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Author Topic: Bitcoin is blowing UP, please stop it!  (Read 2882 times)
robocop
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October 26, 2011, 08:21:40 AM
 #1

The bitcoin idea is great and it could be an alternative to the current fiat money system.

But since the big rally to the 30$ the bitcoin is loosing their identity and becomes more and more to a similar system as fiat money with all if the weakness.

At first the amount of bitcoins is exploding like the fiat money because there were born a lot of similar bitcoin-currencies for example Ixoin, Litecoin, Solidcoin and more. This movement will damage the bitcoin because the amount will increasy quickly and the new user of bitcoin will confused more and more. And by the way the bitcoin to understand is difficult enough and the difference between the bitcoin and other coins are really too much!

Then the next thing is that the bitcoin becomes more and more to an financial object with funds, derivates, options and margin trading but want we a virtual financial bitcoinmarket like the current market?
Want we that more derivates, funds and options will trade than the bitcoin self? Because this will be the result of the derivates and i don´t believe that the new bitcoin users will hedge their bitcoins to stabilize the volatility, see the fiat money system.

Please STOP the other similar bitcoin-currencies and buy only the bitcoin!
Please STOP the derivates and don´t create a virtual financial bitmarket that nobody need who want a real alternative currency.
Please protect the identity of the bitcoin and the good ideas to make a REAL alternative currency and not to an imaginery currency.
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P4man
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October 26, 2011, 08:28:11 AM
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You might as well ask wallstreet to "please stop". Ask all you want, you know its futile.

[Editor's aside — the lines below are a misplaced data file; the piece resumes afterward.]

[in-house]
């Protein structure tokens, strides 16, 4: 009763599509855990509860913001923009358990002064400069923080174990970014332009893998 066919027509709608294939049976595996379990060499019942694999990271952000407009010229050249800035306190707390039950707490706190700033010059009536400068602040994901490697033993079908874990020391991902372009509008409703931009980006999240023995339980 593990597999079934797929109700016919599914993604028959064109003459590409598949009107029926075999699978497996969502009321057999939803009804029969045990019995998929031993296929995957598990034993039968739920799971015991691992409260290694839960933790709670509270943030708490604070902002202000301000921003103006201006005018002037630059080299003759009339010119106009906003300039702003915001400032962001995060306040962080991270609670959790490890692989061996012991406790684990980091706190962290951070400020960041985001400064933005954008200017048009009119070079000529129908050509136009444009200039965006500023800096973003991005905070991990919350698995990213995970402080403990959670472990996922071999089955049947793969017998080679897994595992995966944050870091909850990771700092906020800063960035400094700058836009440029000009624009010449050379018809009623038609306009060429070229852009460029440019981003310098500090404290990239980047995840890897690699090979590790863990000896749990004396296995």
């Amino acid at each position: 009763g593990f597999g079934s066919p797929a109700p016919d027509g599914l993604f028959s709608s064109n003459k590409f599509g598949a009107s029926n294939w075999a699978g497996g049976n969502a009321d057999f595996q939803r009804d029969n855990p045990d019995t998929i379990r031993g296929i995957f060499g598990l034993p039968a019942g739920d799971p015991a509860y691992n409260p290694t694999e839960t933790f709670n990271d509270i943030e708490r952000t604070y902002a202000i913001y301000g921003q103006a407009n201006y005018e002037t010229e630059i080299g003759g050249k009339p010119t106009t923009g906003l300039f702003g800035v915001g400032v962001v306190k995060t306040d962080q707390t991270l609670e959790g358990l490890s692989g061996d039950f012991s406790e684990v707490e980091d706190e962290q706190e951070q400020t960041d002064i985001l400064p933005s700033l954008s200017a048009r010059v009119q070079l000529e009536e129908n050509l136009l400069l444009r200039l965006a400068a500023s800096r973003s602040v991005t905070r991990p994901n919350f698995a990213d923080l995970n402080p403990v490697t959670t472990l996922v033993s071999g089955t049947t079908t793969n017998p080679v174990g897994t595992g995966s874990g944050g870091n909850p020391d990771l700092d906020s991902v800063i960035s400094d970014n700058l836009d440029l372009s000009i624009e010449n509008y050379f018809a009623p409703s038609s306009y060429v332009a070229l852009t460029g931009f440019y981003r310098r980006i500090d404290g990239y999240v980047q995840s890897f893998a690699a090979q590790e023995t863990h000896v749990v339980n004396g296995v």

For wallstreet at least you can ask politicians to force wallstreet to stop (hey, you can ask at least), for bitcoin however...

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October 26, 2011, 08:34:14 AM
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Robo, do you prefer Bitcoin over the others? For good reason? If yes, then don't worry. Your good reasons will make it the most desired and used. If no, then don't worry about Bitcoin.

Play Bitcoin Poker at sealswithclubs.eu. We're active and open to everyone.
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October 26, 2011, 08:57:17 AM
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It is free world, everyone is free to create their own "ShitCoin" or whatever.

Maybe in the longer run, someone will invent a better cryptocurrency, and I think it is a good thing. Then people will move slowly to the new cryptocurrency.

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October 26, 2011, 08:58:26 AM
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I think the thing with bitcoin is that it will have all the problems of normal currencies except you have the option to bypass them, no more middlemen taking their cut, but you will be able to do that too if you are feeling generous or insecure